Debates about whether or not to prescribe the full plus lens power found on refraction with young children are as old as the hills. Generally speaking, the higher amount of hyperopia found, and the younger the age at which it is detected, the more aggressive practitioners are in prescribing full plus. Among other clinical pearls, evidenced-based guidelines from the American Optometric Association note that: “In addition to its relationship to the development of strabismus and amblyopia, hyperopia can also affect the development of literacy skills.” Some Optometrists are therefore inclined to prescribe even low plus lens power when a child is at risk academically. On the other hand, pediatric ophthalmologists tend to downplay the need for an isometropic plus lens Rx in the absence of accommodative esotropia, even in the range of +3.00 to +6.00, as long as it is not affecting acuity or stereopsis.
I had an interesting case last week of a seven year-old girl who was referred to me by a reading specialist. Her habitual Rx was OD: +5.50 sph and OS; +6.00 sph, which she had been prescribed at age 18 months. She “lost” her glasses, and had been without them for at least a week. A few years ago she spent the entire summer without them, and after that point her pediatric ophthalmologist reportedly said they were optional. It is not uncommon for children who are over-plussed to look over their glasses as much as they look through them (the photo here is an internet image, and not my patient).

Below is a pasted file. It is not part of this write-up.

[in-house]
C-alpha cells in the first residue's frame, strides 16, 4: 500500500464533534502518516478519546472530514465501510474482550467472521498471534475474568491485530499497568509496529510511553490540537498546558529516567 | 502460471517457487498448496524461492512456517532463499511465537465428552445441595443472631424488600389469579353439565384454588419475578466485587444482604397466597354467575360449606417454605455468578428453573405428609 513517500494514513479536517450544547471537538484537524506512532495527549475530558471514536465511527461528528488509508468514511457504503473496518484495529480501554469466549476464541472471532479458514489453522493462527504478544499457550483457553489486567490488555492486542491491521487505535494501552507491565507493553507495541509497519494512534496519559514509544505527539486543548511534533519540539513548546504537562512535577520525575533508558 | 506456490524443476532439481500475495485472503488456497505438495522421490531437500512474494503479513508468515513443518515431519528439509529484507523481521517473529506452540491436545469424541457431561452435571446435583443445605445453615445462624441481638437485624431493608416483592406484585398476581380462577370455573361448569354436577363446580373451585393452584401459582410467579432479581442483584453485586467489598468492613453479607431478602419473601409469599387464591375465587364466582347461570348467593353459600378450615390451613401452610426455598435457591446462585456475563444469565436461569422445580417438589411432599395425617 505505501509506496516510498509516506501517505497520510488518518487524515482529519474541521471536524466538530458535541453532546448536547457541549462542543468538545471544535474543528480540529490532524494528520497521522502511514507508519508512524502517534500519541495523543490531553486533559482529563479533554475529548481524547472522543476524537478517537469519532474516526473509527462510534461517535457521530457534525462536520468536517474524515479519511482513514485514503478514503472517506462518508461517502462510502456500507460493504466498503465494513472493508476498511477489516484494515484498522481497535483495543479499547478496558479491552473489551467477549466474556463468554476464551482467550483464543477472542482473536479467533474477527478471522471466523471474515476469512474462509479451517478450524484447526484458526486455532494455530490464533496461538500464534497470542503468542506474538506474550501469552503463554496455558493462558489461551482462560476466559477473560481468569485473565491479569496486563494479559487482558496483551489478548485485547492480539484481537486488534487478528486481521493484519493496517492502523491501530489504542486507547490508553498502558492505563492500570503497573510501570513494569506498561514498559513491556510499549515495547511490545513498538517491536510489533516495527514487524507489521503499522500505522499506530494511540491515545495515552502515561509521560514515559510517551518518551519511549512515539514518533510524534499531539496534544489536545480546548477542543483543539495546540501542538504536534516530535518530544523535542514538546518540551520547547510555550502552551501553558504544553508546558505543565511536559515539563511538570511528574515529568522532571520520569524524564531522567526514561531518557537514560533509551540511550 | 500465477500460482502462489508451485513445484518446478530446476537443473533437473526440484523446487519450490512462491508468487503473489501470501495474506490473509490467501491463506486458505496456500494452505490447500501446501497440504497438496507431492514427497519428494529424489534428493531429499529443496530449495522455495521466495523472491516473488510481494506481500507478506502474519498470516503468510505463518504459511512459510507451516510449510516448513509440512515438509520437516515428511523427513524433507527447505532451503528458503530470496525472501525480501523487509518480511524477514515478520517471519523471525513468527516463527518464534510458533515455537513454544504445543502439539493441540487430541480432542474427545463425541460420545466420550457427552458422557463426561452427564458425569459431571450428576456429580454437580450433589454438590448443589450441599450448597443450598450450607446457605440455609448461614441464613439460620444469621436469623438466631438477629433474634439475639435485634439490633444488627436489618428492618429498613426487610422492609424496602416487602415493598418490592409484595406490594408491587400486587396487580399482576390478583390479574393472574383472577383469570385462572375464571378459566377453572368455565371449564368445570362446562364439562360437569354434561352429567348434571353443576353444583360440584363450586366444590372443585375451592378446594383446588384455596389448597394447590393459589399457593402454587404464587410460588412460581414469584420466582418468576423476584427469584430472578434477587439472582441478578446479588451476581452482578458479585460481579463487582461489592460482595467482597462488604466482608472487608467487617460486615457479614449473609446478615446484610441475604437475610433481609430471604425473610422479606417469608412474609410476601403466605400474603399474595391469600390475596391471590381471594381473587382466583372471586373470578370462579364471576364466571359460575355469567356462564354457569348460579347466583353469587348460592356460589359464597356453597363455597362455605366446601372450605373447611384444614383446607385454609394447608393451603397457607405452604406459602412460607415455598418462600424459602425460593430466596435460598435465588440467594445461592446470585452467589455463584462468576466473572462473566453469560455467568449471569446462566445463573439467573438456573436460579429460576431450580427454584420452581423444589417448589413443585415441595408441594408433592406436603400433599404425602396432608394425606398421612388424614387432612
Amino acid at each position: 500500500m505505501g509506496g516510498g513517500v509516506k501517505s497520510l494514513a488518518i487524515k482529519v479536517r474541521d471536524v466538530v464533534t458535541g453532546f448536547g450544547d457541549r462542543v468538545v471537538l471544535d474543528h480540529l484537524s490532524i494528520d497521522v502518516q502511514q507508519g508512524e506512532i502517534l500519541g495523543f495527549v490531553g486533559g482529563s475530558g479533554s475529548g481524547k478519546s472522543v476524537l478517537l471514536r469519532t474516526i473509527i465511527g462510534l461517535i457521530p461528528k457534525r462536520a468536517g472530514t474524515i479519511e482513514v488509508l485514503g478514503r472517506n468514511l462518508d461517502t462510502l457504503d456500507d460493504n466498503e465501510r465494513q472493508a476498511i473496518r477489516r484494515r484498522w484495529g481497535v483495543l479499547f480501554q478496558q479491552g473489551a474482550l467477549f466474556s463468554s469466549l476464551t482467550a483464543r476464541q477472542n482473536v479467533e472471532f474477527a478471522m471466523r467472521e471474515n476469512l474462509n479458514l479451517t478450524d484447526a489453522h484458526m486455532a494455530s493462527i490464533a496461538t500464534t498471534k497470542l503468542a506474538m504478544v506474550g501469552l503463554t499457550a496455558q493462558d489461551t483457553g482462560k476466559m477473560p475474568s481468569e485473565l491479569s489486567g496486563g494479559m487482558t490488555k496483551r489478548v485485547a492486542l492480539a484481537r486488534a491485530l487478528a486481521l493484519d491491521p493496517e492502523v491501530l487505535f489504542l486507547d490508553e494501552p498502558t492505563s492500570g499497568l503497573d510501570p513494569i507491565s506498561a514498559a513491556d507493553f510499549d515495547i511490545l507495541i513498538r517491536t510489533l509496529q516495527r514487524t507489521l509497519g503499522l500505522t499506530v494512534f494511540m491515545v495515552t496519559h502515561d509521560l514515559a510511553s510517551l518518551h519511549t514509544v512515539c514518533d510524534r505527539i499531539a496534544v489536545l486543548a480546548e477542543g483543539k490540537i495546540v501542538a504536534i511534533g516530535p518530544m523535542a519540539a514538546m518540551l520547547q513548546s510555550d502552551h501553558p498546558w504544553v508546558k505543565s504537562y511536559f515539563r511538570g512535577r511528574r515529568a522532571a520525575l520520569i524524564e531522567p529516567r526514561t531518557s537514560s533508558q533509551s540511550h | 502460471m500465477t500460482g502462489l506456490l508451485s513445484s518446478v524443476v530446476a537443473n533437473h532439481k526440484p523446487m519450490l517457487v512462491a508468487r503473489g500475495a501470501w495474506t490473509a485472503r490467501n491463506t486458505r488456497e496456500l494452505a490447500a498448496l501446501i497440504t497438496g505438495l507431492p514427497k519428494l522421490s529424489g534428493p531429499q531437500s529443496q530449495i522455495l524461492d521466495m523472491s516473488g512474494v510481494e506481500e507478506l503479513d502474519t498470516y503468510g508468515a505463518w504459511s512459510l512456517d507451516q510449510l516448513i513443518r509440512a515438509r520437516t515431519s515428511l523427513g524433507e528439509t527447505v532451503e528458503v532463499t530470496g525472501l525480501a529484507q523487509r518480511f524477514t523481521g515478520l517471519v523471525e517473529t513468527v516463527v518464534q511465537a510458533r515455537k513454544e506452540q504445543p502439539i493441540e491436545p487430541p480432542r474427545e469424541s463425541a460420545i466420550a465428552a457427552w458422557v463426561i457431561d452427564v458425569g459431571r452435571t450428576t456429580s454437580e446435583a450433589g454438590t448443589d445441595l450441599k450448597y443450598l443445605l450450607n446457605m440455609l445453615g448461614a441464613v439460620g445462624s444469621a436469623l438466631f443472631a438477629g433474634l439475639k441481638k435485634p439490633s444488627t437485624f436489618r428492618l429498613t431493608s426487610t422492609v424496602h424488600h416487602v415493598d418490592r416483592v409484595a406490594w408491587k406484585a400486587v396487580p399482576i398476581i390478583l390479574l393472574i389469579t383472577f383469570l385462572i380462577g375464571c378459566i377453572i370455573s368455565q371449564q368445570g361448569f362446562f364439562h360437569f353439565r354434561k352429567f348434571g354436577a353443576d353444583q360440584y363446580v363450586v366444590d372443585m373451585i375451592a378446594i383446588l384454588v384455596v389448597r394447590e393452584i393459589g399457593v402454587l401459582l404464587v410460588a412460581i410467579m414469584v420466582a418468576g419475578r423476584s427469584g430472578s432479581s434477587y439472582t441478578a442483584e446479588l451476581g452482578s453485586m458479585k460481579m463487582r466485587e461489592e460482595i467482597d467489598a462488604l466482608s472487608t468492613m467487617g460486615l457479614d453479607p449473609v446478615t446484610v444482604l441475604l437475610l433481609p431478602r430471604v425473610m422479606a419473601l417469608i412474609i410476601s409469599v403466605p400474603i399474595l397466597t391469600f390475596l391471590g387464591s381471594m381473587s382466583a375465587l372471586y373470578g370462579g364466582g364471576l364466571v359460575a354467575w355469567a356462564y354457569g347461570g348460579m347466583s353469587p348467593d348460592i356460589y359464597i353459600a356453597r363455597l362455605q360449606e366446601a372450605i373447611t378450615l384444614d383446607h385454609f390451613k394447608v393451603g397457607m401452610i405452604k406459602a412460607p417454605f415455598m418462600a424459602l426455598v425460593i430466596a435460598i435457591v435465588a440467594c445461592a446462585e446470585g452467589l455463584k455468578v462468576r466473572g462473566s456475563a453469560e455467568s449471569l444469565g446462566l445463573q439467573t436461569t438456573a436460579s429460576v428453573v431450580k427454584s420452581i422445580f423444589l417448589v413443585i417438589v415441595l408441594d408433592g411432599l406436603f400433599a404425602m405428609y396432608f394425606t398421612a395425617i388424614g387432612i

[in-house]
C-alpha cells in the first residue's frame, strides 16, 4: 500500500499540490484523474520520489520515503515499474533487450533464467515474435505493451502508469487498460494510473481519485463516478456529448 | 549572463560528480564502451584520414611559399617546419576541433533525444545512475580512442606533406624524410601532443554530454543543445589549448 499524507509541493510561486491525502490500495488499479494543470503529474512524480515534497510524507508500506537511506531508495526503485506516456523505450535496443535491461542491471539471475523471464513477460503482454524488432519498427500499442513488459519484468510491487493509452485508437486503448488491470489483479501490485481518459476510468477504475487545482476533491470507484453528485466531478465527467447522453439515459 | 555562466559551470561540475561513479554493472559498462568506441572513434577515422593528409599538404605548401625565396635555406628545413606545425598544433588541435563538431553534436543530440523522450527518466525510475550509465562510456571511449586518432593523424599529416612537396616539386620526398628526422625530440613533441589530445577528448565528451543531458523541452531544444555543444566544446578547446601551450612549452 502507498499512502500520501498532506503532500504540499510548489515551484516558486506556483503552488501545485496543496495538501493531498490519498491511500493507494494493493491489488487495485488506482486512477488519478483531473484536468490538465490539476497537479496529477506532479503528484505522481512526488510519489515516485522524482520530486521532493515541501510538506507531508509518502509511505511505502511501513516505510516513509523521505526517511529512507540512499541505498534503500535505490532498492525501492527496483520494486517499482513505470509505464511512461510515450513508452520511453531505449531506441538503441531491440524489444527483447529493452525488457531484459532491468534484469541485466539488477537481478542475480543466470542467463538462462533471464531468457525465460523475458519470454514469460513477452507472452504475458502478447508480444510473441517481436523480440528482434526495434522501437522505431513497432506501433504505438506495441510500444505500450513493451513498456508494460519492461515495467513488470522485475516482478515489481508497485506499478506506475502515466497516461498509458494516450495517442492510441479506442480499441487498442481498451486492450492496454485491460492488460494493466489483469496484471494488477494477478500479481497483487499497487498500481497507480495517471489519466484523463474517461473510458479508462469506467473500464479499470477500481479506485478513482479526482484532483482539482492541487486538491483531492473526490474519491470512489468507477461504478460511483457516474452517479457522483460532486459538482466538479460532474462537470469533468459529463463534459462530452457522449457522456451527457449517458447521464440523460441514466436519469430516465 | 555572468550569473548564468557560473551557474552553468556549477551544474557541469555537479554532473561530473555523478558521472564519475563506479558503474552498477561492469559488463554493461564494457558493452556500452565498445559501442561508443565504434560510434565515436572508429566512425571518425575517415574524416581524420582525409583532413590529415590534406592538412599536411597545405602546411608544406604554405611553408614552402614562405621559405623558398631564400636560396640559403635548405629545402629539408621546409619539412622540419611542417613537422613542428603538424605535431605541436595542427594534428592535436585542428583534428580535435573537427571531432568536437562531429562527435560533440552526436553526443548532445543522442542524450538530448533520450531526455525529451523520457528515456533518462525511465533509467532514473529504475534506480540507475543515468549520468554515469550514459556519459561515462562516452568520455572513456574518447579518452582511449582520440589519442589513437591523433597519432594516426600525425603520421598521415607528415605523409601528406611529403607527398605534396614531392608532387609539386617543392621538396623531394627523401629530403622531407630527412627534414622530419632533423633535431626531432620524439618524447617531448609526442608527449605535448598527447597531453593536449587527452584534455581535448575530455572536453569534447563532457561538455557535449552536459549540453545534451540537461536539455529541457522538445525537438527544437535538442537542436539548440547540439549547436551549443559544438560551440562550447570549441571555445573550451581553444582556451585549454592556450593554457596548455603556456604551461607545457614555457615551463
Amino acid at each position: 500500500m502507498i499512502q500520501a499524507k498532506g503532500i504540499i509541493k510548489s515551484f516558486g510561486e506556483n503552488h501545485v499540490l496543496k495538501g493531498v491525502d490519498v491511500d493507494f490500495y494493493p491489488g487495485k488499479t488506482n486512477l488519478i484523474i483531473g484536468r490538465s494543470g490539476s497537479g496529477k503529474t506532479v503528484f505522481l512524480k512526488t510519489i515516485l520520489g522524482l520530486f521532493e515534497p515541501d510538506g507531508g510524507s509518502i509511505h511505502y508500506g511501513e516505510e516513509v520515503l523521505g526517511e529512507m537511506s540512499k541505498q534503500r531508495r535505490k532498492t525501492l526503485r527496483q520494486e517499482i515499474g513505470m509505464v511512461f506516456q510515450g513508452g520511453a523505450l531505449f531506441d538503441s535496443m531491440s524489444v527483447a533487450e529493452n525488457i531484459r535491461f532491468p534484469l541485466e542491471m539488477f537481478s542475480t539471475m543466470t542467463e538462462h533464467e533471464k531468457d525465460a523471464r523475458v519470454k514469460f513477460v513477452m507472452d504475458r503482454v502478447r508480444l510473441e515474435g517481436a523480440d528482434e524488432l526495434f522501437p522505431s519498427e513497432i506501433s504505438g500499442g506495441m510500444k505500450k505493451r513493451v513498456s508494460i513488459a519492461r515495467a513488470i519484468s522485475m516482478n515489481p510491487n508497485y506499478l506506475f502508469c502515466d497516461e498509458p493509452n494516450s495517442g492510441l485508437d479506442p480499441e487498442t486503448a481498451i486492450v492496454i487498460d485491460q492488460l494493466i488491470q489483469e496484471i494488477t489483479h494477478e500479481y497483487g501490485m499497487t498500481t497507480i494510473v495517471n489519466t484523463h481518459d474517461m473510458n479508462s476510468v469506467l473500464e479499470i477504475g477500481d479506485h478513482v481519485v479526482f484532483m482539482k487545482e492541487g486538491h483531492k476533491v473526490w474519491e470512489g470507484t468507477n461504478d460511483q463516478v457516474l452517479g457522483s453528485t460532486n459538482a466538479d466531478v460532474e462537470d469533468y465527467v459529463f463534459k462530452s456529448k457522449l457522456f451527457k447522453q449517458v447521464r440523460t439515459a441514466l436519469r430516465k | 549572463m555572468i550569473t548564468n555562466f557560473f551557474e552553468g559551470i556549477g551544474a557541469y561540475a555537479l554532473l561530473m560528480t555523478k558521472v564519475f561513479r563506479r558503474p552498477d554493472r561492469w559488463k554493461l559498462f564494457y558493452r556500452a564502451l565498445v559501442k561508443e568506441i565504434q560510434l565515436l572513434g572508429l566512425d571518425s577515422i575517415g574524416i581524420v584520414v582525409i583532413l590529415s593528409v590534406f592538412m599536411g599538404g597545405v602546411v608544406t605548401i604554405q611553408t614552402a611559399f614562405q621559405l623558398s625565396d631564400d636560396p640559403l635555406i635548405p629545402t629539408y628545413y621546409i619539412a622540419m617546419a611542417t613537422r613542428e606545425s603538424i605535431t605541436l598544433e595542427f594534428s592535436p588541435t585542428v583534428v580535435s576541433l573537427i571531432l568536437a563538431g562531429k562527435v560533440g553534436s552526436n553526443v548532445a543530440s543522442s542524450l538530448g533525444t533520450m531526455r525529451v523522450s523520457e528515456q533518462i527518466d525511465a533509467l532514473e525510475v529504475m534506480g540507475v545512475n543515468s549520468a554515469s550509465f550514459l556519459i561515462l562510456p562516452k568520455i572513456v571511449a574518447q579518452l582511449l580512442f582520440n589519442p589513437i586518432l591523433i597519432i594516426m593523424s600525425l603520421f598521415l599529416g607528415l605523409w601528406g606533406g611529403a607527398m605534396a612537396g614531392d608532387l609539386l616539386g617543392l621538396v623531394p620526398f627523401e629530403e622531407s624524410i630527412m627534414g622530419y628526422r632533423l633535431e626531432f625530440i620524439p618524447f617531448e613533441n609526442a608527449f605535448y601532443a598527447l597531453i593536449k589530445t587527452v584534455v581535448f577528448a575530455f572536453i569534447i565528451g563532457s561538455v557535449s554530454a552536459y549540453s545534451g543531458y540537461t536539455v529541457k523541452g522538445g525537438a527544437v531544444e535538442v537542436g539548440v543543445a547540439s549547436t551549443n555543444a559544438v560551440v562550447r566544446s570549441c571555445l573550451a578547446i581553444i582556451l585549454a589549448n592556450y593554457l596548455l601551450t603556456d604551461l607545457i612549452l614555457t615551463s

The patient’s entering unaided visual acuity was 20/60 through either eye and with both eyes together. Through her habitual Rx, acuity was reduced to 20/100 through either eye and with both together. Unaided phorias were 4^ esophoria at distance and orthophoria at near. Excellent random dot stereopsis was perceived unaided at near. Unaided NPC was to the nose. Refraction showed that distance acuity improved to 20/25 in either eye through +2.50 sph, though retinoscopy was stable in the right eye and drifted from +2.50 to +4.00 through the left eye. I found the best balance at distance and near objectively and subjectively through +3.50 OU.
It is interesting that when there is little plus found in the system, we tend to “push plus” essentially looking for either latent hyperopia or some functional improvement. Conversely, when there is gobs of plus in the system, we tend to think in the opposite direction which I describe as the “limbo stick” approach of how low we can go before there is any evidence of decrement in findings or performance.
Dr. Joe Miele has talked about the determination of a lens Rx as a negotiation between the clinician and the patient, and that is a very elegant description. In using the range of clarity concept, he illustrated shaving plus in hyperopia depending on what he patient has been habitually using prior to seeing you. In hyperopic anisometropia I have moved in the direction of best binocular balance, which is part of the process of reverse engineering hyperopia. The child in our case above has been progressively self-engineering this process by spending more and more time without her Rx. She has been doing her own version of vision therapy, and classicalists might say that she has a low enough AC/A to get away with accommodating enough to maintain a range of clarity without having to worry about accommodative esotropia.
In any event, getting away from her Rx entirely isn’t anyone’s goal at this juncture. It is more about finding the optimal lens Rx that the patient is comfortable with at distance and near, and that facilitates her being responsive to interventions to improve her reading. That is considerably less than what she has been asked to wear, but considerably more than nothing.